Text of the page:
of the box (some reviews find it easier than Windows to install), and its
    default security setup is far better than windows.
     
    Evil Bastard, Aug 23, 2003
    #11
  12. Evil Bastard wrote:
    > On Sat, 23 Aug 2003 15:56:28 +1200, Nicholas Sherlock wrote:
    >
    >> That's because to even get Linux installed, running and working, you
    >> need a moderate level of computer skill. This means that you are
    >> more likely to know how to set up a computer correctly.

    >
    > True to an extent.
    >
    > But Mandrake is one distro that Joe and Jane Sixpack can install
    > right out of the box (some reviews find it easier than Windows to
    > install), and its default security setup is far better than windows.


    But how many clueless newbies would choose Linux? Especially if they need to
    recompile drivers in order to get their hardware working.

    Cheers,
    Nicholas Sherlock
     
    Nicholas Sherlock, Aug 23, 2003
    #12
  13. dOTdASH

    Evil Bastard Guest

    On Sat, 23 Aug 2003 17:32:21 +1200, Nicholas Sherlock wrote:

    > But how many clueless newbies would choose Linux? Especially if they need to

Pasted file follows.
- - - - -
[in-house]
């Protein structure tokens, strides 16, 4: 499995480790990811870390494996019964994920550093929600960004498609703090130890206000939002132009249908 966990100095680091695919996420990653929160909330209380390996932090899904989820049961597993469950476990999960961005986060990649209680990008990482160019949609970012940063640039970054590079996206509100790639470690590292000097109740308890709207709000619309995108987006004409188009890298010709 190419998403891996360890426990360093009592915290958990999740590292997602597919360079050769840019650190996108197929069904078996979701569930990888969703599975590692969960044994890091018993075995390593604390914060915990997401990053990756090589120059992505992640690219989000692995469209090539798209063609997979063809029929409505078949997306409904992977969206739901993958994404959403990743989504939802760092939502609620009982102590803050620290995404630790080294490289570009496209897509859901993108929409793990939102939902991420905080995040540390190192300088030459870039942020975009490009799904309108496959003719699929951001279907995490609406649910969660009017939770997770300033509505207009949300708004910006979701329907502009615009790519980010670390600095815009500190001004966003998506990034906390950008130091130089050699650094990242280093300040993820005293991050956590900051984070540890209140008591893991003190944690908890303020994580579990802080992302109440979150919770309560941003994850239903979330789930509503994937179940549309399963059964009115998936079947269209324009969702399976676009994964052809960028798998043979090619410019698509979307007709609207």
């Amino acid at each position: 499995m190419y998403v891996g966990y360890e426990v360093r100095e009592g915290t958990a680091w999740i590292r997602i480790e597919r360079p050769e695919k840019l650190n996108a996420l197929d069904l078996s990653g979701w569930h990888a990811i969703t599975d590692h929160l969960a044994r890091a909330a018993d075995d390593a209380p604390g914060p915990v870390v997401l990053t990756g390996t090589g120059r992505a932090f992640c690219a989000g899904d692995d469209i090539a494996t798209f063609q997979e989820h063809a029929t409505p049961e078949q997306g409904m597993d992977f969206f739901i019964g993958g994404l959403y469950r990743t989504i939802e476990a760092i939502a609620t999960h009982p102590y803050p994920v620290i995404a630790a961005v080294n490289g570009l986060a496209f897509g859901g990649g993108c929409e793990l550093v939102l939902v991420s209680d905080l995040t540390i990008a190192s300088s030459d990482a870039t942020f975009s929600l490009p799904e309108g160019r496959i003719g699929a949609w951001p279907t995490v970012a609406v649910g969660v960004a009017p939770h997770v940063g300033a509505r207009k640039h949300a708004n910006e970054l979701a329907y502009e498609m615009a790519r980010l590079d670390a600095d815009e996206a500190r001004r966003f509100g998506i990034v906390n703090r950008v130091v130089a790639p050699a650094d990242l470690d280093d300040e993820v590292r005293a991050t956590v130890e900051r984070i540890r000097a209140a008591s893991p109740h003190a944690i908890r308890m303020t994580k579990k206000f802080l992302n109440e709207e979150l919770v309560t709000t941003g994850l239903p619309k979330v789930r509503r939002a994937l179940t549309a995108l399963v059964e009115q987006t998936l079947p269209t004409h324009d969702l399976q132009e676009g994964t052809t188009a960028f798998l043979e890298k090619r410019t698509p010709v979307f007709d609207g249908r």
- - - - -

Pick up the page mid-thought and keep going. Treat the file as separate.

> recompile drivers in order to get their hardware working.


    This is becoming less and less the case.

    Especially with Mandrake's superlative device detection and
    auto-configuration which, in many areas, actually beats M$.

    Some allege that the problem to which you refer is largely brought about
    by M$ pressuring hardware vendors to not support open source OSs.
     
    Evil Bastard, Aug 23, 2003
    #13
  14. On Sat, 23 Aug 2003 17:32:21 +1200, Nicholas Sherlock wrote:

    > But how many clueless newbies would choose Linux? Especially if they need to
    > recompile drivers in order to get their hardware working.